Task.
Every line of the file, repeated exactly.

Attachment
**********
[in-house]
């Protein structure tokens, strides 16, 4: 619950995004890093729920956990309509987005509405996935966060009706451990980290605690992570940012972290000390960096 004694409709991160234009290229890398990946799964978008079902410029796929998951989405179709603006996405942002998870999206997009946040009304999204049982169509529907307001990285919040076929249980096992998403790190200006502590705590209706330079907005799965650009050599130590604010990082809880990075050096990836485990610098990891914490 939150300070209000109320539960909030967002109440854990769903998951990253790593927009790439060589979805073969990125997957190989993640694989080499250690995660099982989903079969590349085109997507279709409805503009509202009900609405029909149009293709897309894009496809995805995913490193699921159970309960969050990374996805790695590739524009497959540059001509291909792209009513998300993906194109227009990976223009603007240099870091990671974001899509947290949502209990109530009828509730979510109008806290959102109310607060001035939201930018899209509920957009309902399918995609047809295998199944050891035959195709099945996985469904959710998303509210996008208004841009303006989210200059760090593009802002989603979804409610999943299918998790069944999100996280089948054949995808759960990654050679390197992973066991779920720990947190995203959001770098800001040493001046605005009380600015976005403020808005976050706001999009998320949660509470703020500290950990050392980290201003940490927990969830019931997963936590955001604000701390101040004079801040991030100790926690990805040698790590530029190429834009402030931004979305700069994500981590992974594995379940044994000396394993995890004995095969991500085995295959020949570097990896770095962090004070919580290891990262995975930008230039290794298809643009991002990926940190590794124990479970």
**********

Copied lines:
[in-house]
């Protein structure tokens, strides 16, 4: 619950995004890093729920956990309509987005509405996935966060009706451990980290605690992570940012972290000390960096 004694409709991160234009290229890398990946799964978008079902410029796929998951989405179709603006996405942002998870999206997009946040009304999204049982169509529907307001990285919040076929249980096992998403790190200006502590705590209706330079907005799965650009050599130590604010990082809880990075050096990836485990610098990891914490 939150300070209000109320539960909030967002109440854990769903998951990253790593927009790439060589979805073969990125997957190989993640694989080499250690995660099982989903079969590349085109997507279709409805503009509202009900609405029909149009293709897309894009496809995805995913490193699921159970309960969050990374996805790695590739524009497959540059001509291909792209009513998300993906194109227009990976223009603007240099870091990671974001899509947290949502209990109530009828509730979510109008806290959102109310607060001035939201930018899209509920957009309902399918995609047809295998199944050891035959195709099945996985469904959710998303509210996008208004841009303006989210200059760090593009802002989603979804409610999943299918998790069944999100996280089948054949995808759960990654050679390197992973066991779920720990947190995203959001770098800001040493001046605005009380600015976005403020808005976050706001999009998320949660509470703020500290950990050392980290201003940490927990969830019931997963936590955001604000701390101040004079801040991030100790926690990805040698790590530029190429834009402030931004979305700069994500981590992974594995379940044994000396394993995890004995095969991500085995295959020949570097990896770095962090004070919580290891990262995975930008230039290794298809643009991002990926940190590794124990479970």